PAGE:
Simply providing training about how to follow a new process or procedure or explaining how to use a new technology may not be enough. The key is to create and foster a risk-intelligent mind-set throughout the organisation and to build that into how work gets done. So, along with building risk intelligence into structured compliance and regulatory adoption training programs, organisations should step back and reassess learning opportunities holistically and the various channels and mechanisms for employee understanding and growth.

Many organisations are devoting considerable expense and time to manage and mitigate risk in their business, so to consider taking steps to increase the effectiveness of that investment is prudent.

In a recent publication, Bridge the gap between “knowing” and “doing,” we take a closer look at the link between effective learning programs and risk intelligence. Learning can be a critical bridge between an organisation’s heightened awareness of the importance of risk mitigation and the behaviors employees need to exhibit to effectively mitigate risk.

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Deloitte Tech Trends 2011 – Social computing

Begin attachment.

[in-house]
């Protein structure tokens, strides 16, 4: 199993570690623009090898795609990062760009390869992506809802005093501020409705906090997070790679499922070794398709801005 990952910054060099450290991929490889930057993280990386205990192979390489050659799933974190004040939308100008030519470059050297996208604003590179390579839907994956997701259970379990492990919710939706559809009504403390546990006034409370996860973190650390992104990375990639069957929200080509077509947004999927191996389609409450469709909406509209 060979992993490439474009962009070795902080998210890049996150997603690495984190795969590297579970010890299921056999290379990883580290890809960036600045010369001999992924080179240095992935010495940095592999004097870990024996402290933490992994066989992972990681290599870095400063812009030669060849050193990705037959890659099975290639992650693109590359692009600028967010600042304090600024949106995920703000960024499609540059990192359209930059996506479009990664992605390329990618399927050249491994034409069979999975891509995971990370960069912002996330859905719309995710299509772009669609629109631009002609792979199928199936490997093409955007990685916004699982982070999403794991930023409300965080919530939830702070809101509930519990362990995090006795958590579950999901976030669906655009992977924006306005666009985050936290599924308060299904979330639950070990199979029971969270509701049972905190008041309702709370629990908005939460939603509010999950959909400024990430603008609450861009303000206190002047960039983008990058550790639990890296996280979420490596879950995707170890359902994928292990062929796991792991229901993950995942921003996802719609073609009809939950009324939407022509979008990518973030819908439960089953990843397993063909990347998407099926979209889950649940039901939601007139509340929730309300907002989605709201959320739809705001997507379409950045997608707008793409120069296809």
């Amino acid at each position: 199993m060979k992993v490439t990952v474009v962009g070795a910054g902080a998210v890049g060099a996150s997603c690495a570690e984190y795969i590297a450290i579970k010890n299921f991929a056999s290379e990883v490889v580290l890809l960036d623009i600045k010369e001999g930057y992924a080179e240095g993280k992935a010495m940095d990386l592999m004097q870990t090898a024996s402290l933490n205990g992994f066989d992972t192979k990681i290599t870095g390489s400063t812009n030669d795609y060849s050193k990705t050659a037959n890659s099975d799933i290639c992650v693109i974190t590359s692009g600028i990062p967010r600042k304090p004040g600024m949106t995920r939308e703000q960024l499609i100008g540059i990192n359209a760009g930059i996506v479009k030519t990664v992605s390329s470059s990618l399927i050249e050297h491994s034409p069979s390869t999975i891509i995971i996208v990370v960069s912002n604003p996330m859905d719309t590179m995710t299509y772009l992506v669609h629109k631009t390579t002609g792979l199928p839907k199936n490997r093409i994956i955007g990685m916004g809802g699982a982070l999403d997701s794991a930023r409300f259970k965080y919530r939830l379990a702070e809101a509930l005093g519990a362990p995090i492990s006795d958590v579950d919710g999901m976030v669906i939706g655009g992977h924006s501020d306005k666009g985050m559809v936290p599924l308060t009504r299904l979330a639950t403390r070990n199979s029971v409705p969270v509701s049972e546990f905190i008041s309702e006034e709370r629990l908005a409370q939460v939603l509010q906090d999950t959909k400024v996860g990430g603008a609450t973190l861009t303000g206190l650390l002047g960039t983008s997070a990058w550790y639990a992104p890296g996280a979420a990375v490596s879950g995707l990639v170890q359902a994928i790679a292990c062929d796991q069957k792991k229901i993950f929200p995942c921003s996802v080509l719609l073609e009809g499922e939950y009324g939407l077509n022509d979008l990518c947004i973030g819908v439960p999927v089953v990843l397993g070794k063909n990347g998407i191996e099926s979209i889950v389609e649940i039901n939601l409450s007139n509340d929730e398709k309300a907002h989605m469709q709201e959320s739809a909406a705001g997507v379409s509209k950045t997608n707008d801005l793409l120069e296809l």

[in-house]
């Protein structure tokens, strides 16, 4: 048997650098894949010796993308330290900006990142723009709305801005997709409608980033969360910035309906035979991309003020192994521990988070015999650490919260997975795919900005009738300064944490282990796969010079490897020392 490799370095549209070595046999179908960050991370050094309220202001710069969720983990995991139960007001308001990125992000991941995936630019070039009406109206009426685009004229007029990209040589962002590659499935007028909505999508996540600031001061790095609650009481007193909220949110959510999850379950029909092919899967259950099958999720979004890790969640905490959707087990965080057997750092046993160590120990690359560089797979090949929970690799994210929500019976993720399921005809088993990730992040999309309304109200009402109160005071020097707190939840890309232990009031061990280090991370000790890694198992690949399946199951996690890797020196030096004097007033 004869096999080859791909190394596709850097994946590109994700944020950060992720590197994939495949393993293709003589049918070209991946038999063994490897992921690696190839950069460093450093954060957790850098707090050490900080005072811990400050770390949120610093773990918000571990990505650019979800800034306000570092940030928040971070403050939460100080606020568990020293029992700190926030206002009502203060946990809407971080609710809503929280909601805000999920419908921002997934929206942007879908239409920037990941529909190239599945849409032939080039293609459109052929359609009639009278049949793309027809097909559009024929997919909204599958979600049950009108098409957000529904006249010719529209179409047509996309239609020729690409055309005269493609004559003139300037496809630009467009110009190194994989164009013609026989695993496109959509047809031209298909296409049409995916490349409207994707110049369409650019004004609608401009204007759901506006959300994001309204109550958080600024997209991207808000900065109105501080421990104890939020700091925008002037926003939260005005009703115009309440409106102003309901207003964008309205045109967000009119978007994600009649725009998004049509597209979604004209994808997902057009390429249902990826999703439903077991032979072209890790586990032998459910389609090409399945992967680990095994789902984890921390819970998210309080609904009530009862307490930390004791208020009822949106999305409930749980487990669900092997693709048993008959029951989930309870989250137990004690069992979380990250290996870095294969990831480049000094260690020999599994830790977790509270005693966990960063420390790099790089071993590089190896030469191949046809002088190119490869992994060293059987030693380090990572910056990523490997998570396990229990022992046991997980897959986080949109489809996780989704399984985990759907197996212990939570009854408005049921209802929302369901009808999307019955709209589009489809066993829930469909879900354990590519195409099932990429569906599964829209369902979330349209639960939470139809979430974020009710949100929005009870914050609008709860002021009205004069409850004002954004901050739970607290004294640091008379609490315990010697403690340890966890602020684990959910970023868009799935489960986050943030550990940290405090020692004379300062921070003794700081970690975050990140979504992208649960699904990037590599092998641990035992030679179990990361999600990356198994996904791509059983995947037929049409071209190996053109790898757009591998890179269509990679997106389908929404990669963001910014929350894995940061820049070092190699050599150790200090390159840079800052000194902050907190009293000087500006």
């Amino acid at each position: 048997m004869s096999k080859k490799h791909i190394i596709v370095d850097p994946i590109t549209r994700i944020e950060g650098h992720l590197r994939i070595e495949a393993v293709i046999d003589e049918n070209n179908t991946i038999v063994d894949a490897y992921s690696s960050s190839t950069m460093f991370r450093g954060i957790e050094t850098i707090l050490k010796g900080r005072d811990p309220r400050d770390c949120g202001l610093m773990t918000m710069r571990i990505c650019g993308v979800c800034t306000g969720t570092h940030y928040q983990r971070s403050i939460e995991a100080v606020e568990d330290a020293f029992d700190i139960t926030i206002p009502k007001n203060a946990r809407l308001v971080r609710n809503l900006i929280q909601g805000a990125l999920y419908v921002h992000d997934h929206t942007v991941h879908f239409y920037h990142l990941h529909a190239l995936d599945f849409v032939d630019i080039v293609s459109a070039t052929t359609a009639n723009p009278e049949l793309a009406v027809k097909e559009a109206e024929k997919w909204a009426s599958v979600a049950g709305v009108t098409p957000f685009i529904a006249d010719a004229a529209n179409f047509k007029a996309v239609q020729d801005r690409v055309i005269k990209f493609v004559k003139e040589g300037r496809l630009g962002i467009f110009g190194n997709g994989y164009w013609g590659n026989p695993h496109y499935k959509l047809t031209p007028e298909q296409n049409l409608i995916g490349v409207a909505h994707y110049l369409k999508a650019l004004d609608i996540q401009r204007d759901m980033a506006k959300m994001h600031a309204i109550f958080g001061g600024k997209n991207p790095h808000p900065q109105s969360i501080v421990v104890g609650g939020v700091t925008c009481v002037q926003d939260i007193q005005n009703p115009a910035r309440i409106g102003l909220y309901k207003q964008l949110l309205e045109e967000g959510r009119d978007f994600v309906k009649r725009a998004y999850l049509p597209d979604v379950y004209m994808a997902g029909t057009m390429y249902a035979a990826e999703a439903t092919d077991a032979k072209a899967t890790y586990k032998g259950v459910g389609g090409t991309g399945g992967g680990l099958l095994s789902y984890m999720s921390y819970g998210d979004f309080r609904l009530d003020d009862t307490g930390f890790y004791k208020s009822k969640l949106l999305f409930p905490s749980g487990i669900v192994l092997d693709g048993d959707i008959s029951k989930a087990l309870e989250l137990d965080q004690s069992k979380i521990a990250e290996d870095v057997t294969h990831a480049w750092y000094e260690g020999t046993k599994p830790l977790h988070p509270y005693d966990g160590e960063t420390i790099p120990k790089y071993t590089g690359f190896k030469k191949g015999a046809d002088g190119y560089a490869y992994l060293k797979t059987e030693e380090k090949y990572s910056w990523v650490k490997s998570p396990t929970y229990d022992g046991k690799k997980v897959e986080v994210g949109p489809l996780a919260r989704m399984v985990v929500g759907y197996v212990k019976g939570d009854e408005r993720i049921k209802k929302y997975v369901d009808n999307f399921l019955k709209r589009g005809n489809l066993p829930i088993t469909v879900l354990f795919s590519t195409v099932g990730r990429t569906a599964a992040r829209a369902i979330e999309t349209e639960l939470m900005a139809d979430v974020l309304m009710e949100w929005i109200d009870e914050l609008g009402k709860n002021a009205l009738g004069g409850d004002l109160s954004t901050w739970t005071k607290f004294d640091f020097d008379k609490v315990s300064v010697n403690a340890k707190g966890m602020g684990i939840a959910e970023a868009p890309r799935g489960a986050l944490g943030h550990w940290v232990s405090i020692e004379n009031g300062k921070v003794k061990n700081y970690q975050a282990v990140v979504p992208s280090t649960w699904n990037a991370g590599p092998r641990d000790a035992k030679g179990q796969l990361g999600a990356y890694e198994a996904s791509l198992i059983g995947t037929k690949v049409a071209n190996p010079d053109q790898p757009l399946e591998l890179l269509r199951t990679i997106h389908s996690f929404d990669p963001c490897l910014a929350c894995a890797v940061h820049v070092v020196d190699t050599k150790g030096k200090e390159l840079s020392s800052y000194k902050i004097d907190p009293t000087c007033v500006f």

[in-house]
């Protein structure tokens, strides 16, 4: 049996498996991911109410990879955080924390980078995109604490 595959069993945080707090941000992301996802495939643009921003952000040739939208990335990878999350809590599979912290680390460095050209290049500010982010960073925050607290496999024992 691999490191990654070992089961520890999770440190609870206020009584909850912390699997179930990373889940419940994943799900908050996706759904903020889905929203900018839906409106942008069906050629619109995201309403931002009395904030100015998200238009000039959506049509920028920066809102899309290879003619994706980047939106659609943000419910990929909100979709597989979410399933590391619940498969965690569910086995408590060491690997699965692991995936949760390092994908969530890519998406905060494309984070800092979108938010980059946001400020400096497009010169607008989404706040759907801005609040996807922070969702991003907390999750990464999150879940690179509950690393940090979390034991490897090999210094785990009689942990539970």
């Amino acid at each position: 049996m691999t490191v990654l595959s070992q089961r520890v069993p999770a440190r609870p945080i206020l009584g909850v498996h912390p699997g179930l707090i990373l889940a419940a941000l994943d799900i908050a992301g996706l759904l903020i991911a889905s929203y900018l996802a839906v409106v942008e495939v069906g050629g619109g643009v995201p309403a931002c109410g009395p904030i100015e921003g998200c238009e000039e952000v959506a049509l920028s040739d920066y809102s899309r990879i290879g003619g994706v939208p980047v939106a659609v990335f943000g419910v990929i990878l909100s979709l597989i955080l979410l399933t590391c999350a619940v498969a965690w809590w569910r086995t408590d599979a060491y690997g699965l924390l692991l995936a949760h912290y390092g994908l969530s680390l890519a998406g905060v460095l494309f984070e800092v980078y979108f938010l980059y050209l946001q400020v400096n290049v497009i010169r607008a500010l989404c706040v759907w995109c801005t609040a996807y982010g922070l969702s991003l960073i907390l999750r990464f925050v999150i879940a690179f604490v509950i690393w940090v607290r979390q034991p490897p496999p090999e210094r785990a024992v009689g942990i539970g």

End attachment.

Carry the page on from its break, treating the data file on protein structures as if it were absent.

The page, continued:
Social Computing is the sixth of 10 articles I am publishing from the Deloitte Tech Trends 2011 series

Social computing – not just media, collaboration or social networking – it’s a new fundamental for enterprise IT

The rise of social computing in the enterprise is in some ways a return to the business landscape of Frank Capra’s and Norman Rockwell’s time – where business was local, corporations lived within a single office, and market value could be pegged by the sentiments on Main Street or at the water cooler. But as global business continues to accelerate, determining “who knows what” is becoming a challenge.

Today, the voice of the Internet masses is emerging as a source of consumer sentiment, often trumping corporate-controlled messaging delivered through stores, sales personnel and other traditional channels. Employees are finding better ways to get their jobs done – including tapping experienced people not on the payroll, often through consumer-focused technologies. While this may be alarming for many executives, the new world of transparency, knowledge flows and democratized opinion-making is rife with opportunities.

Download the full article . . . . Social Computing

Contact Andre Hugo (Marketing Director and Head of Deloitte Digital Media) at Deloitte South Africa at to take the conversation further

Click Here to visit the Deloitte Digital Media website